The clinical supervisor carries responsibility for case management, acquainting the intern with the operations of the agency, training requirements, mentoring, and moral support. Additionally, interns participate in a weekly group supervision seminar under the supervision of the Training Director. At CAPS, all trainee therapy sessions are videotaped.
Supervision includes review of video tapes as well as progress and process notes, in addition to any other clinical and ethical concerns related to the case material and the therapeutic relationship. Ongoing and reciprocal feedback with all supervisors is an expected part of our internship program. Formal evaluations occur mid-year and at the end-of-year.
The didactic seminar meets weekly for two hours. This is a topical seminar where presenters focus on topics that are particularly relevant to college mental health. Individual seminars are organized around clinical, cultural, pharmacological, and treatment model themes. Seminar topics may include:
Trainee Peer Support Group
This group meets weekly for an hour and is self directed by trainees. This meeting is intended to provide a venue for trainees to support and learn from each other. Trainees may seek support for applications, review each others’ CVs, do mock interviews, process challenges, and provide each other feedback to support each other’s professional development.
Each week, interns attend a one hour case consultation attended by the CAPS clinical staff as well. In Fall quarter, the clinical staff presents cases. In Winter and Spring quarters, interns alternate with staff members in the presentation and discussion of cases. A formal write-up of the case, including reasons for consultation, is done for each case presented. This seminar provides interns with an opportunity to observe clinical staff at work and to present to staff and peers in a formal, structured way.
Interns participate in the CAPS weekly staff meeting which discusses CAPS policy and clinical issues.
Cowell Center Meetings
Interns at CAPS are a part of a multi-disciplinary team including psychologists, psychiatrists, dieticians, medical providers, insurance coordinators, a case manager, and a student-staffed Emergency Medical Team (EMT). On a monthly basis, interns participate in two Cowell Center- wide activities: 1) A center-wide staff meeting devoted to information sharing, policy making, and activities related to the integration of Cowell Center’s health and mental health activities; and 2) A case consultation meeting where information is communicated regarding shared cases between the health and mental health teams.
Training Activities & Time Allocation
The number of hours required to complete the internship is 1,840 hours.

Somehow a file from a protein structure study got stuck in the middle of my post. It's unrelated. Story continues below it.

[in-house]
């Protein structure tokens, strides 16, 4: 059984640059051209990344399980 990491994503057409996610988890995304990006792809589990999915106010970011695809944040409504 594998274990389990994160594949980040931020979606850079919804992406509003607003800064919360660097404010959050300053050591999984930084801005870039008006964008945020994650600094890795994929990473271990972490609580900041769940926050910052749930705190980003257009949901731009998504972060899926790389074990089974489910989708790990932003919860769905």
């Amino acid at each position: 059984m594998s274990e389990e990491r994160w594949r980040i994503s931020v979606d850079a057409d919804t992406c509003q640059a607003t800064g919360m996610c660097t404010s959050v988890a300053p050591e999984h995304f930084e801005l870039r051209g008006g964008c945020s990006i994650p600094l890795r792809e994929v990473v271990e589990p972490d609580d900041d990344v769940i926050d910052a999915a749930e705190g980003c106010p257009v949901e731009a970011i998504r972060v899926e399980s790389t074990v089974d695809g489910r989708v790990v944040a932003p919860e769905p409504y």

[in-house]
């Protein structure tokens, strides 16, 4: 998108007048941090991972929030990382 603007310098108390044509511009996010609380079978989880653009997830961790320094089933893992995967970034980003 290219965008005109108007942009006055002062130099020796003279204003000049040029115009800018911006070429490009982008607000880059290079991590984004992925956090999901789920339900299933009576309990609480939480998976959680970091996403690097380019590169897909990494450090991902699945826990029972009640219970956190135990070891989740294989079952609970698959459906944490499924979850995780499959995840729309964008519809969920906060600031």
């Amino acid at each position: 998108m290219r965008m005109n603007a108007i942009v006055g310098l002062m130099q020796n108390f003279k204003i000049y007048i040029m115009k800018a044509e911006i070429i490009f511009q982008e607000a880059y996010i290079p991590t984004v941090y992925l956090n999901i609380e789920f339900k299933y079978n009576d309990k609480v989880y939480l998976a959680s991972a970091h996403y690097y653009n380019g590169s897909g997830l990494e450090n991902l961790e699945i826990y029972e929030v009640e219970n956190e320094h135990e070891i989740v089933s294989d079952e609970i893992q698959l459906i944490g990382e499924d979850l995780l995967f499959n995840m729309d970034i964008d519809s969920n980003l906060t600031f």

Interns also participate in two Cowell Center-wide activities on a monthly basis: an interdisciplinary team meeting and an interdisciplinary case conference; outreach and consultation hours are variable and do not occur on a weekly basis.
Applying to the Internship Program
Applicants must be advanced doctoral students who have fulfilled all of the following:
To apply for our Doctoral Internship, we require that you apply via the AAPI Online site which may be accessed at http://www.appic.org. Once on the site, please click on "AAPI Online." Your online application must include the following:
Deadline for Applications
To be considered for the internship of the academic year 2016-2017, all application materials must be uploaded on to the AAPI Online by 5:00 p.m. (PST) on Monday, November 9, 2015. Your application will be reviewed by the Selection Committee. Selected applicants will be contacted for interviews. We will make every effort to notify all applicants of their status by December 11, 2015.
At that time we invite applicants that we have selected to individual on-site interviews. Selection can be a stressful process and we want to provide you with as much information as possible. If you have additional questions not answered from the website or APPIC listing, please contact Dr. Rosemary Ellmer at firstname.lastname@example.org or call 408-554-4501.
We will be participating in the APPIC match process coordinated by National Matching Services, Inc. In order to participate and be considered by our site, you must register with National Matching services by requesting a packet of materials. This can be done by phone at (416) 977-3431 or online at www.natmatch.com/psychint.
Our program code number is 2133.
CAPS offers two full-time (40 hours per week), twelve-month Doctoral Internship appointments, beginning Monday August 15th, 2016 and ending Friday, August 18, 2017. The stipend for the internship is $24,000 for the training year.
Internship Program Documents
Throughout this process, you are welcome to contact the Training Director if you have any questions.
Rosemary Ellmer, Ph.D., M.Div.